Film clips from the exhibition ‘Henri Cartier-Bresson’ reveals the master photographer’s street shooting style.
‘Exhibit A’—a memorable exhibit chosen from one exhibition.
- Henri Cartier-Bresson
- Exhibit A:
- A compilation of film clips showing Henri Cartier-Bresson (1908–2004) taking photographs with his Leica rangefinder camera on the streets.
- Cartier-Bresson was light on his feet, he manoeuvred his tall and slender frame around like a sparrow with a dancer’s footwork. He was fast, slick, sneaky and an intense observer. Wearing leather gloves did not slow him down. With his camera on a short strap, he sometimes held it just behind his back while walking and surveying. Before his subjects even realised they’d just been photographed, he had already taken his shot poised on tiptoe and had moved on. You truly get a sense that you are watching a master at work.
- Exhibit’s label:
- Gjon Mili, Henri Cartier-Bresson photographing the Chinese New Year, NYC, 1956. Black and white film, silent, 3’. Fondation Henri Cartier-Bresson Collection, Paris. Courtesy Howard Greenberg Gallery, New York.
- Roger Kahane, L’Aventure Moderne, 1962. Documentary film, black and white, sound, 29’ (excerpts). INA (ORTF) – 1962. Fondation Henri Cartier-Bresson Collection, Paris.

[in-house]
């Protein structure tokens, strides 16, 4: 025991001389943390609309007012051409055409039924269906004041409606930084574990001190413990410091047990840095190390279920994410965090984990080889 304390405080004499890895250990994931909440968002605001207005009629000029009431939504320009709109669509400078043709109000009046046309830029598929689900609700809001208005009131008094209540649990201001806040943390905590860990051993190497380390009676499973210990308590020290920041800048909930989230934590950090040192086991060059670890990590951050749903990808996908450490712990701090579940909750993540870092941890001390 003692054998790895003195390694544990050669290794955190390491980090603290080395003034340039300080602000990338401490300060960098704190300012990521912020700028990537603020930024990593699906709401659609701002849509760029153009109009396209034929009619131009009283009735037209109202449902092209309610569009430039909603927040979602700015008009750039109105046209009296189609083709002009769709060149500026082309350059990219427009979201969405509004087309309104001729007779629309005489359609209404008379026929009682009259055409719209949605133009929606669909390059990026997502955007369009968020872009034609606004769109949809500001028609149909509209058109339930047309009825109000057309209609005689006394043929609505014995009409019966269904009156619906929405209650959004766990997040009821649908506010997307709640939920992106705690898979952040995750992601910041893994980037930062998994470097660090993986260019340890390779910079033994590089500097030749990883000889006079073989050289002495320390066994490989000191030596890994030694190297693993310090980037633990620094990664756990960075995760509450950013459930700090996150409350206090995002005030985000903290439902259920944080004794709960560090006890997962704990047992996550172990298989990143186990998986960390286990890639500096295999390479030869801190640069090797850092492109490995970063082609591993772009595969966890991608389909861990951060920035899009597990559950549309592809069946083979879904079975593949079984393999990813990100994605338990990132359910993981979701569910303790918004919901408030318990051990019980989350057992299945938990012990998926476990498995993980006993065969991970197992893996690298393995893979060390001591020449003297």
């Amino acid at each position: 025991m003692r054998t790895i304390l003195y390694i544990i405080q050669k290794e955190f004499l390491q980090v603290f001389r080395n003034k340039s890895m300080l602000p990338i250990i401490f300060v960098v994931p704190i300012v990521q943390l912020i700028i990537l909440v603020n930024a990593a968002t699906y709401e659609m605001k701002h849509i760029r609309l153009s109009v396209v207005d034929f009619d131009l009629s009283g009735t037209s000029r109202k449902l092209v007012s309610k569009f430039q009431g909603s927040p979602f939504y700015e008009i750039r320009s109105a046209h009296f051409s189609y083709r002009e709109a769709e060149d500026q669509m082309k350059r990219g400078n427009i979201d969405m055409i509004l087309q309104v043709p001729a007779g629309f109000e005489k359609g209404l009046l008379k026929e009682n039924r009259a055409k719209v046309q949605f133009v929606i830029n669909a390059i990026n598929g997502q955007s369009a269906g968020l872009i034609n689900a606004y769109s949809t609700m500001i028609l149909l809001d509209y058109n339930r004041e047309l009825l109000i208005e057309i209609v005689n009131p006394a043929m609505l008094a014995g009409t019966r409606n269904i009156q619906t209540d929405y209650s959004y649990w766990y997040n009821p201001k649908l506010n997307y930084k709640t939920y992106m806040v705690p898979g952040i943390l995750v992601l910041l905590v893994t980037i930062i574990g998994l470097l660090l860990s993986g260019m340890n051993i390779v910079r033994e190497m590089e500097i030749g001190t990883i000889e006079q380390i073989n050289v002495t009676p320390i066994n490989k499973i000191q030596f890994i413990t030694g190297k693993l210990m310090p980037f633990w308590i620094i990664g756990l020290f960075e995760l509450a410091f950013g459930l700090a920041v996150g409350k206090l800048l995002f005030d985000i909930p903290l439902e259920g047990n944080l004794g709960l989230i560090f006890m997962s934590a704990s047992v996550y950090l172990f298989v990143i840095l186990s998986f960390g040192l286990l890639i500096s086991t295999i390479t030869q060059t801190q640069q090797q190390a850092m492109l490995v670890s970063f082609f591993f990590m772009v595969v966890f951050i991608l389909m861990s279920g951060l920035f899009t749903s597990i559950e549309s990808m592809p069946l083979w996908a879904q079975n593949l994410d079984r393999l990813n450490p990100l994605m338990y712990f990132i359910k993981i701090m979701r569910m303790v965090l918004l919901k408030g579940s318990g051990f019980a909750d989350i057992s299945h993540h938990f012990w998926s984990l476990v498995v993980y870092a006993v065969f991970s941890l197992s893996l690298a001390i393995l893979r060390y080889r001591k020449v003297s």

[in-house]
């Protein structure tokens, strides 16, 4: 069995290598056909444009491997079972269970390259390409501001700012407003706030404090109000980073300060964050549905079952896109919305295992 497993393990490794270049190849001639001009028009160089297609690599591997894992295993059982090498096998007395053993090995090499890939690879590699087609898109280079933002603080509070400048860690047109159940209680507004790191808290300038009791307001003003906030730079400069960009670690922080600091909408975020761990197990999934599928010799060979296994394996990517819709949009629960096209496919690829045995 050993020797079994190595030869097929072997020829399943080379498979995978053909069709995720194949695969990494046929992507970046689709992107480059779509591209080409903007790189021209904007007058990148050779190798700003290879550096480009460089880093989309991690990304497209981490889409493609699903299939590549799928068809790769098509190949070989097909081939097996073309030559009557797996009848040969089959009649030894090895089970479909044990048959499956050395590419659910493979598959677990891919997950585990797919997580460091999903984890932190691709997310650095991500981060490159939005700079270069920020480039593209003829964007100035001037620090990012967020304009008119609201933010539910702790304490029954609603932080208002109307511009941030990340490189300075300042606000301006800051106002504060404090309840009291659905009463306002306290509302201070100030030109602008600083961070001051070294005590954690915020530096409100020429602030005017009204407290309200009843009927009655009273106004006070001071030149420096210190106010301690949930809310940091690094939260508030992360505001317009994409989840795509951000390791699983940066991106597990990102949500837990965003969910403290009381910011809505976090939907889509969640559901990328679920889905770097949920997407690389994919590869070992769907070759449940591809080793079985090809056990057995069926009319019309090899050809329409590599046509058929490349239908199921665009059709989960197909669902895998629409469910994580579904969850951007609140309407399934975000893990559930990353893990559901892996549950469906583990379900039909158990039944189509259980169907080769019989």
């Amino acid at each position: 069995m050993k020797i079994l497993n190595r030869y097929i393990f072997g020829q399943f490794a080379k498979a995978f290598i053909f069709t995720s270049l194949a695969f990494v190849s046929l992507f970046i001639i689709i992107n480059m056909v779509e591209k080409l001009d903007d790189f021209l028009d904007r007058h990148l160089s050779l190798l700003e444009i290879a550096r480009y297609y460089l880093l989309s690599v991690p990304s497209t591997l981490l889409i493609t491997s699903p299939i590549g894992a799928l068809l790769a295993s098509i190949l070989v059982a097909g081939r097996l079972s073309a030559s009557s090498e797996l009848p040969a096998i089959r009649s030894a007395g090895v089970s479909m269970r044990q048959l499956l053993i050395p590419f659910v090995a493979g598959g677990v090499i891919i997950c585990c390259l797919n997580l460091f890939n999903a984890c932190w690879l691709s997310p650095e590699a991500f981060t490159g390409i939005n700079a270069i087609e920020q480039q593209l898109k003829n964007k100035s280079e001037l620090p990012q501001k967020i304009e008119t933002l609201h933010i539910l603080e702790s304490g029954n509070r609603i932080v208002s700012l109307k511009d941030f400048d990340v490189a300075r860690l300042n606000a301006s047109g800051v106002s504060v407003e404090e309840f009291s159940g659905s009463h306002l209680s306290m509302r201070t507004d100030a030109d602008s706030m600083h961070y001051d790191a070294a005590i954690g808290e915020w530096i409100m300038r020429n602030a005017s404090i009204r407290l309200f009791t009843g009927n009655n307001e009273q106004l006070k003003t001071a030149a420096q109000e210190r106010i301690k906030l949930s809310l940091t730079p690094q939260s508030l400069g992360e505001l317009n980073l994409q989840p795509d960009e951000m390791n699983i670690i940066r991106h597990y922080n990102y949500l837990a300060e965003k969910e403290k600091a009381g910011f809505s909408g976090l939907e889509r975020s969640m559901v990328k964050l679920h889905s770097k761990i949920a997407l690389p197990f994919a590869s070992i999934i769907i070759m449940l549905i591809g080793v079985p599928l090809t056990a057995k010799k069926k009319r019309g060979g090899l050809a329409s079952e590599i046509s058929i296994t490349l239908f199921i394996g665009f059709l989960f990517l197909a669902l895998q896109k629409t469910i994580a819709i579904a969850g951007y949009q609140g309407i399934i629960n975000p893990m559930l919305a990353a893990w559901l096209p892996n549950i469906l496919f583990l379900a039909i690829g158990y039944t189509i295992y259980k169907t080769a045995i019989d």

You would have to be a real photography newbie not to have seen Henri Cartier-Bresson’s work before. His assignments as a photojournalist had appeared in major news publications world-wide, plus he is one of the most well-known photographers in the world. However, in this retrospective, you will probably find something you hadn’t seen before.
The exhibition includes pieces from his teenage years (such as his paintings, a photograph of Cartier-Bresson as a boy using a box camera in 1920), a brief period in motion picture-making and line drawings from his later years. It traces the stages of his life chronologically, separated by themes to show the evolution of his work. For example, influences from surrealist leader André Breton are evident in early photographs, such as Livorno (1933).
Whenever possible, the exhibition shows the original prints contemporary with the time the photographs were taken in. This is intended to reflect the changing tones, printing styles (eg. sometimes photographs were printed with black borders), surface textures and format sizes over time. For the book that accompanies the exhibition, instead of scanning the original negatives, the illustrations are scans of vintage prints reproduced with their original tonality and inherent faults. Rather than use photographs simply as images to tell the story, the prints are treated as historic artefacts in their own right. That’s a nice detail to a well thought out narrative.